T. Kiguradze - The Chalcolithic - Early Bronze Age transition in the eastern Caucasus
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Tamaz Kiguradze

The Chalcolithic - Early Bronze Age transition in the eastern Caucasus.

In: Chronologies des pays du Caucase et de l’Euphrate aux IVe-IIIe millénaires. From the Euphrates to the Caucasus: Chronologies for the 4th-3rd millennium B.C. Vom Euphrat in den Kaukasus: Vergleichende Chronologie des 4. und 3. Jahrtausends v. Chr.Actes du Colloque d’Istanbul, 16-19 décembre 1998. Istanbul: Institut Français d'Études Anatoliennes-Georges Dumézil, 2000. pp.321-328. (Varia Anatolica, 11);

In the early forties Boris Kuftin coined the term "Kura-Araxes" and provided the first clear definition of this cultural assemblage in the Transcaucasus. For him the Kura-Araxes period belonged to the Eneolithic, or what we now call Late Chalcolithic, which he dated to the late 4th and 3rd millennium B.C. According to Kuftin, the Early Bronze Age was characterized by the increase in metal work that is represented at such sites as Sachkere and early Trialetian Kurgans. Since the sixties, however, certain scholars have viewed the Kura-Araxes as belonging primarily to the Early Bronze Age. During the last few decades a number of settlements have been discovered in the eastern Caucasus that relate to the transition between the Shulaveri and Kura-Araxes cultural complexes. These settlements which in eastern Georgia number more than twenty are grouped by the author into a cultural complex termed "Sioni". Similar sites have been reported in Armenia, Azerbaijan and the northeastern Caucasus, in the latter they are represented by settlement Ginchi. This paper will focus on the precursors of the Kura-Araxes which have only become known to us in recent decades. Furthermore, I will suggest a possible connection between what is here termed as the "Sioni" cultural complex and the earliest Kura-Araxes phase.

In eastern Transcaucasus the Shulaveri culture, best represented by Shulaveris Gora, Imiris Gora and Khramis Didi Gora in Georgia, Shomu Tepe in Azerbaijan, and Khatunarkh in Armenia, encompasses 5th millennium the Neolithic b.c. (uncalibrated). and Early Chalcolithic The Shulaveri periods culture that fall is between characterized approximately by : the mid-6th to the - mud brick circular cell compounds consisting of domestic quarters and storage; - coarse, handmade pottery reflecting a limited repertoire of jars and pots, fired mainly to a greyish brown colour. Certain vessels bear relief or incised decorations; - a lithic assemblage consisting of a sophisticated blade industry; - a very rich bone and antler assemblage. The late Shulaveri period merges almost imperceptibly with the following cultural developments that extend from the late 5th millennium B.C. to the mid-4th millennium B.C. termed "Sioni" by me. The main characteristics of the Sioni cultural complex are as follows:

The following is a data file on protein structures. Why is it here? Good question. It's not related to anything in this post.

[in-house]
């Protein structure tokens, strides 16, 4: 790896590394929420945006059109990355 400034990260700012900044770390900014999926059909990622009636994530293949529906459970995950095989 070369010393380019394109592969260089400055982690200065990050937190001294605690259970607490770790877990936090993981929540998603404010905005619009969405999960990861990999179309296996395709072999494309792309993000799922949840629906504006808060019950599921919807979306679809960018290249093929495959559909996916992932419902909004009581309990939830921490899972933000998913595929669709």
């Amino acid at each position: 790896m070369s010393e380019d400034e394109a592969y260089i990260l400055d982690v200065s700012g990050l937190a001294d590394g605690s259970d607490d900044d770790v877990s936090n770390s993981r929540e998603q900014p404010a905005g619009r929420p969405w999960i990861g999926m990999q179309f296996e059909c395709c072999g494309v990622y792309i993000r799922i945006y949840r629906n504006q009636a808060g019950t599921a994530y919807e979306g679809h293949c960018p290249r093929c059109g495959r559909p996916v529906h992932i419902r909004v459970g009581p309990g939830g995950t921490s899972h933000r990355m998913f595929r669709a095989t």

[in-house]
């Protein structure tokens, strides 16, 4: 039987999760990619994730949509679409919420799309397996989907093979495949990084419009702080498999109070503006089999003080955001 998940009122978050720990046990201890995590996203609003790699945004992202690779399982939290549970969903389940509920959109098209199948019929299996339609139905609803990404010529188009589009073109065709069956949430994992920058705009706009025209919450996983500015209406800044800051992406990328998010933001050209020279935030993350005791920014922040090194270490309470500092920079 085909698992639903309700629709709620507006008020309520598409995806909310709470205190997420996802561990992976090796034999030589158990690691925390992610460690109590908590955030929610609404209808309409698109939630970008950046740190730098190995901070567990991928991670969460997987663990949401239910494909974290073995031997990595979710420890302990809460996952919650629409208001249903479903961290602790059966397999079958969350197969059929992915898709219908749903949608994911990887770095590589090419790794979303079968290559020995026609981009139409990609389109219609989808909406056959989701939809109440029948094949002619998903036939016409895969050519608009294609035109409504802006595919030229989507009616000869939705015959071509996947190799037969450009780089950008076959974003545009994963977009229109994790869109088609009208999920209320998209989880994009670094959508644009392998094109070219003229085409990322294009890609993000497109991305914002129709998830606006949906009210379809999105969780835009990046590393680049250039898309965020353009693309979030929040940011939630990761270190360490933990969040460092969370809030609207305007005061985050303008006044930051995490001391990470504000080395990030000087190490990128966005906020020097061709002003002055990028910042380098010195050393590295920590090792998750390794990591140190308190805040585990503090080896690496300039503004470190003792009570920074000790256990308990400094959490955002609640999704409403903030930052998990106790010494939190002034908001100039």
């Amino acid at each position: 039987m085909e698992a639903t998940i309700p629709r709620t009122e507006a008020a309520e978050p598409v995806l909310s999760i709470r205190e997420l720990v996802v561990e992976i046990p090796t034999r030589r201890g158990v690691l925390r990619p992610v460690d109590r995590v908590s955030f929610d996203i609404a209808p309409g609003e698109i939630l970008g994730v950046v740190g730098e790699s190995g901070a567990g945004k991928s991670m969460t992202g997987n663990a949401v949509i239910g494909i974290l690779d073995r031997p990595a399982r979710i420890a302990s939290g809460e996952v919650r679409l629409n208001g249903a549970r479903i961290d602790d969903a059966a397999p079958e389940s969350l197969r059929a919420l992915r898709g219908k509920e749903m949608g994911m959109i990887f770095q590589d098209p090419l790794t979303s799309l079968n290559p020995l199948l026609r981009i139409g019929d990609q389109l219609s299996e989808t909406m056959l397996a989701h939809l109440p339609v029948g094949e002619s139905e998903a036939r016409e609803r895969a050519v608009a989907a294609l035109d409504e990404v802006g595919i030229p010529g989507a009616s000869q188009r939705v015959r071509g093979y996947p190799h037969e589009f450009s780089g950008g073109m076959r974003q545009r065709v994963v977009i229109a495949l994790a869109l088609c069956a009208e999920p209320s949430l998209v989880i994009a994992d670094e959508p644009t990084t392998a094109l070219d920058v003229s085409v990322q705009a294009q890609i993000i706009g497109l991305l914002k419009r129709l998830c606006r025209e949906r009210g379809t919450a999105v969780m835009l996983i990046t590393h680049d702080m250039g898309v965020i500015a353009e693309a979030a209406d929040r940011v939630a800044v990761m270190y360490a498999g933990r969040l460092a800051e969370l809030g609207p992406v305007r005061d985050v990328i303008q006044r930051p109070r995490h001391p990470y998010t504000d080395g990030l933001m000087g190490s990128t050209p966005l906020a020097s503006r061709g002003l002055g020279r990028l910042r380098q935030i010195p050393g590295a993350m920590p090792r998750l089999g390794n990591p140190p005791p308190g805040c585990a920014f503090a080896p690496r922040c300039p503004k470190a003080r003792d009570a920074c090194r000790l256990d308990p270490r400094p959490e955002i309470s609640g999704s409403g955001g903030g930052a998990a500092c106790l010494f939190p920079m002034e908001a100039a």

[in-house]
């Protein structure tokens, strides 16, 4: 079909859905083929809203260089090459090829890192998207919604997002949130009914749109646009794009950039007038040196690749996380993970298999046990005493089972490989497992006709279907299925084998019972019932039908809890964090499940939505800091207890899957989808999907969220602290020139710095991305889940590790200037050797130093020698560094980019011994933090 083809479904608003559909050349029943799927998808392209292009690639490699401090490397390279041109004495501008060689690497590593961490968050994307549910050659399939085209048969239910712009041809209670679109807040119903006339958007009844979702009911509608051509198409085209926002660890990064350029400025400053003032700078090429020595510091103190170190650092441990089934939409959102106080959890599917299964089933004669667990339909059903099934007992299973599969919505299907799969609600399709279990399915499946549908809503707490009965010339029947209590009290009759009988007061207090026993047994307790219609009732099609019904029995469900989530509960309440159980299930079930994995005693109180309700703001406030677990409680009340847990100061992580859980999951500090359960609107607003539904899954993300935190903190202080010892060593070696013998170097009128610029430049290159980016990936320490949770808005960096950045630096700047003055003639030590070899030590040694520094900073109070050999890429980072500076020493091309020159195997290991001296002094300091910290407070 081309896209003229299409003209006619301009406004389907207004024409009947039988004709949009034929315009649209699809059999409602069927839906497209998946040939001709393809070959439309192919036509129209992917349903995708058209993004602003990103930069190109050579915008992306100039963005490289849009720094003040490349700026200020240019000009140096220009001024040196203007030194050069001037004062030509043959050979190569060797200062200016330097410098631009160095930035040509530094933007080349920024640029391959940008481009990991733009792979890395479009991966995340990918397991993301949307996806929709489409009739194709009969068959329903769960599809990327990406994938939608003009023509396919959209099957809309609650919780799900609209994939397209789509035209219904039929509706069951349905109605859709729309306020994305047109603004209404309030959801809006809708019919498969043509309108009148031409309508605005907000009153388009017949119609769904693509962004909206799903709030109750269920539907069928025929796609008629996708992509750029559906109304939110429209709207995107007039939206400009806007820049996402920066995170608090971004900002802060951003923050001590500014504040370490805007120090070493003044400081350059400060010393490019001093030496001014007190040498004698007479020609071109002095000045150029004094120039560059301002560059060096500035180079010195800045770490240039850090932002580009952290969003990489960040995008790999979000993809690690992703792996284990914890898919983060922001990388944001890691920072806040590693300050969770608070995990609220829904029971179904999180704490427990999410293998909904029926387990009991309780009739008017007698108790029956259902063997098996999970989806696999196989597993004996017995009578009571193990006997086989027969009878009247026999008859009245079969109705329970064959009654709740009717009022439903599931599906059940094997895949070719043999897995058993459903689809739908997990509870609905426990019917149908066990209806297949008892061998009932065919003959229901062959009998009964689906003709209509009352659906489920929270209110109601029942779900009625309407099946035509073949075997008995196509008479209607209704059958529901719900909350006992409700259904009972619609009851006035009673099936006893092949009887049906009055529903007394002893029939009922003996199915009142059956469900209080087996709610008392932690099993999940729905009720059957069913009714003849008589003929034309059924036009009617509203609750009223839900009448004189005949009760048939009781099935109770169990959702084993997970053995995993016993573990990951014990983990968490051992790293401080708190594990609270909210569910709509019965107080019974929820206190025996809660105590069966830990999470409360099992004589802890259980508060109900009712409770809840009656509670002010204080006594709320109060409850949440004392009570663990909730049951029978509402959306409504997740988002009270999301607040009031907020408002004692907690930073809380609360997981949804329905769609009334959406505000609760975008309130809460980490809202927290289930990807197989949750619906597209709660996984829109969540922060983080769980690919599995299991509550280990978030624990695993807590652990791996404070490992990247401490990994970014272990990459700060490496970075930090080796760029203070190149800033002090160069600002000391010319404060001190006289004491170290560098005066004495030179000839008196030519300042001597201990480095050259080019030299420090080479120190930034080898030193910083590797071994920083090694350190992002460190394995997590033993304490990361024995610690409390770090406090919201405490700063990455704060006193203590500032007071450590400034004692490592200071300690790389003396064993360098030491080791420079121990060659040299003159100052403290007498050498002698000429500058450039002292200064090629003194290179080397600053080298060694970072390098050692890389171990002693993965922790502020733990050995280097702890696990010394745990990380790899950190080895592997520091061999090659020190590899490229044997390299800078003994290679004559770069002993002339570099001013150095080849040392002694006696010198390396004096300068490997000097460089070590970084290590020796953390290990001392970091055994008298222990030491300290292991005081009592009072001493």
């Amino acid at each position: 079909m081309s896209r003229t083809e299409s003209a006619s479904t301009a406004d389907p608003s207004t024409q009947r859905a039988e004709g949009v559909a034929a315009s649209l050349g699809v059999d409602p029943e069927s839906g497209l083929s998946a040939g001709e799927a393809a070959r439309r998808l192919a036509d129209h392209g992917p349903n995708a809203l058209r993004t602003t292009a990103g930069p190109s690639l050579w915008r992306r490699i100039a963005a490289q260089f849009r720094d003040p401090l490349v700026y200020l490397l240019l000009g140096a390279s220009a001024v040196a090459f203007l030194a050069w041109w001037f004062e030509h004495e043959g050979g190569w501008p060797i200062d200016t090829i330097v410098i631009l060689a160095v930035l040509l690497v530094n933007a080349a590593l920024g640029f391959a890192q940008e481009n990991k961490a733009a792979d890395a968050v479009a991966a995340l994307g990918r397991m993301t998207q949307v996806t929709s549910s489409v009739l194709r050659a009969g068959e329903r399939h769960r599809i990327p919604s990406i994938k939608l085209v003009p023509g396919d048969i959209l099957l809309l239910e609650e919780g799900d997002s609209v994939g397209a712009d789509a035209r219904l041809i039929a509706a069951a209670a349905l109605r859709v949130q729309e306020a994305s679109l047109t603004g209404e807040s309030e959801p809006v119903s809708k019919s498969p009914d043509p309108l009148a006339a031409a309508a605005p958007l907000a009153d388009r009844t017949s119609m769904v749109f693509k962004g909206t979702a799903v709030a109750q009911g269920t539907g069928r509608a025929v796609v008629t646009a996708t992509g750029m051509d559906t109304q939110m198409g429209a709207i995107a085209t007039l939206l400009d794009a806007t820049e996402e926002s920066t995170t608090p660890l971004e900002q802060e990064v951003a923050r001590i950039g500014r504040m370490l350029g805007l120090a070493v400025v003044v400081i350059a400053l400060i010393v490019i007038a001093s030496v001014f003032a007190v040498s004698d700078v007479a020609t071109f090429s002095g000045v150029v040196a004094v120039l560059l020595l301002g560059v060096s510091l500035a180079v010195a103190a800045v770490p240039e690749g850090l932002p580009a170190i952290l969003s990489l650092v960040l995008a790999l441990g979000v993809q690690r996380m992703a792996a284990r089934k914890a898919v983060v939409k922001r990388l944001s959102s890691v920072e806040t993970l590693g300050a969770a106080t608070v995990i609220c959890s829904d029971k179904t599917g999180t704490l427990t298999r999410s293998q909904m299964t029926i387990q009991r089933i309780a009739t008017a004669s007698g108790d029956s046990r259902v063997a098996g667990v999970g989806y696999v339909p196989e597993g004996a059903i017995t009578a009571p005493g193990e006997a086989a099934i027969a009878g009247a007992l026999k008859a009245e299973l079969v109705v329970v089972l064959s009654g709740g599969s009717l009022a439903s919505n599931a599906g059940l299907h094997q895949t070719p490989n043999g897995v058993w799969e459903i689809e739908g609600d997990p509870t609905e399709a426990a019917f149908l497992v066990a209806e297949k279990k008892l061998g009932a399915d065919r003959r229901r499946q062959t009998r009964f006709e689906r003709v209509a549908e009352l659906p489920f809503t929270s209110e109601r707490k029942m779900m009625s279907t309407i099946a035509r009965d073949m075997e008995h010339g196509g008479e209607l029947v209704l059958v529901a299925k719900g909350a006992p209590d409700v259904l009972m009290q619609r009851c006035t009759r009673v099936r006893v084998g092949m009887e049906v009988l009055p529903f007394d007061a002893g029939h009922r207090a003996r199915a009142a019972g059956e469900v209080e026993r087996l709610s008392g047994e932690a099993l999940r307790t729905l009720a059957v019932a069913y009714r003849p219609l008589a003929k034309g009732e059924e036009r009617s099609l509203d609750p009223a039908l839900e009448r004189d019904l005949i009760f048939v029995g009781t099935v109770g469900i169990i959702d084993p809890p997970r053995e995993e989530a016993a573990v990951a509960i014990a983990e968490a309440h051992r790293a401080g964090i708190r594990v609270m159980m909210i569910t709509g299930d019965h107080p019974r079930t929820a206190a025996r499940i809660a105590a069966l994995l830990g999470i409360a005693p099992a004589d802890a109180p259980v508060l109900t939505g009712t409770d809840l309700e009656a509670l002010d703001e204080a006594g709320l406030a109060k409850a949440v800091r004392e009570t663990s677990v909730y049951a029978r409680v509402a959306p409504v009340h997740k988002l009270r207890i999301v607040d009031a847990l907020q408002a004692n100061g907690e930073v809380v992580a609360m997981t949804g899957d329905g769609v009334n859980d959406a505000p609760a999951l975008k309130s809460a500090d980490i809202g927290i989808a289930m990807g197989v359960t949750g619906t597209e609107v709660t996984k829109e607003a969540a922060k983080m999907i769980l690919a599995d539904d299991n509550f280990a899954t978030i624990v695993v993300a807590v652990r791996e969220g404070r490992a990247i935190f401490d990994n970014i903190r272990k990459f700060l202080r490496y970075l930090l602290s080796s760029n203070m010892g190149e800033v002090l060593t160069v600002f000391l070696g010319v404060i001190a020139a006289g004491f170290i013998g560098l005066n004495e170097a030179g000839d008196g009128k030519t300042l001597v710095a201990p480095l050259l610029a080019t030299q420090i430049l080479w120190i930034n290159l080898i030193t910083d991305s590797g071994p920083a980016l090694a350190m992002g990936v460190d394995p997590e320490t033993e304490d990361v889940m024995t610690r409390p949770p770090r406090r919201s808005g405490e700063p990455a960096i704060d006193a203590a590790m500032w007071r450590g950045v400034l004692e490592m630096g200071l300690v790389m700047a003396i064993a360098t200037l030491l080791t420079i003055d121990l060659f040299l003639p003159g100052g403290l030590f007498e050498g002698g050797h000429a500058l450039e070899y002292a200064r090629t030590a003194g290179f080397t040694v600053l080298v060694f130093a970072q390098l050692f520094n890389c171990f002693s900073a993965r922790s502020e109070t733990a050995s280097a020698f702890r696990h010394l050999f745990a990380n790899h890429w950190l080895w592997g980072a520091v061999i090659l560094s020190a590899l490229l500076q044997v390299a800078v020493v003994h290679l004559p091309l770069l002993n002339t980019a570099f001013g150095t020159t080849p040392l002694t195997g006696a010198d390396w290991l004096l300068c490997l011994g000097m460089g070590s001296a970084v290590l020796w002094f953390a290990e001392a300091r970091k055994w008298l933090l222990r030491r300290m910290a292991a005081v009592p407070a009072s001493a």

Altitudinally, Sioni sites are found on the valley floors, foothills and uplands, a zone which extend from 300 m above sea level to almost 2000 m. This range of ecological zones occupied by the inhabitants of Sionian sites contrasts with the distribution of Shulaveri sites which are invariably positioned on the lowlands, but compare well with the geographical distribution of Kura-Araxian sites. These Sioni sites are found in the central and eastern part of north Caucasus, eastern Georgia, Azerbaijan and Armenia.


Sites are generally one period, shallow and small, occupying an area of no more than 1 hectare. A small number of sites, however, have Sionian deposits stratified either above Shulaverian levels (Alikemek Tepesi), or below Kura-Araxian ones (Berikldeebi, Aranisi, Araplos Gora in Georgia, Ovchular Tepesi in Azerbaijan, and Geoy Tepe M near Urmiah). This absence of a deep and reliable stratified sequence necessitates a periodization of material culture based on typology and seriation.


Architecture is mostly mud brick, but poorly represented at Sionian sites. The best example comes from Berikldeebi where a large public building (possibly a temple, according to the excavators, Alexander Djavakhishvili and Lili Glonti) and an enclosure wall were uncovered in level V. The building measures about 14.5 x 7.5 m, and consists of three rooms - a large and two small ones. Evidence of domestic houses at Berikldeebi was scanty. Houses, rectangular in form, are better represented at Alikemek Tepesi and Leila Tepe, where multi-roomed structures were exposed. A fragmentary section of a curved stone wall about 4 m in length and 80 cm in width, preserved to a height of a metre, was found at Sioni. Common to all Sioni sites are pits that are either straight-sided or bell-shaped and generally larger than a metre in a diameter. Evidence of plaster on the interior face is rare.


Ceramics from the site of Sioni, attributed to the early Chalcolithic, are hand made, using slabs of clay clearly evident in cross section. The fabric is mostly grit tempered and often micaceous, and fired to a reddish brown colour on the exterior and pale greyish on the interior. Certain vessels are fired to a pale brown colour all over and display a dark grey /black core. The least common are sherds that have a consistent colour (pale brown) throughout. Surfaces are mostly slipped and either smoothed or lightly burnished. Additionally, some pieces are flint-scraped on one or both surfaces. Typologically, vessels are mostly ovoid-bodied jars or pots with a sinuous profile, though angular forms are not uncommon. They have a straight or everted neck, or have a hole-mouth. Bases are generally flat with spiral basket impressions. Hole-mouth jars and flat bases, typical of the earliest phase of the Sioni complex, are also attested at late Shulaverian sites, suggesting either a chronological overlap between the two periods, or that they are consecutive. Rims are often decorated in the following ways: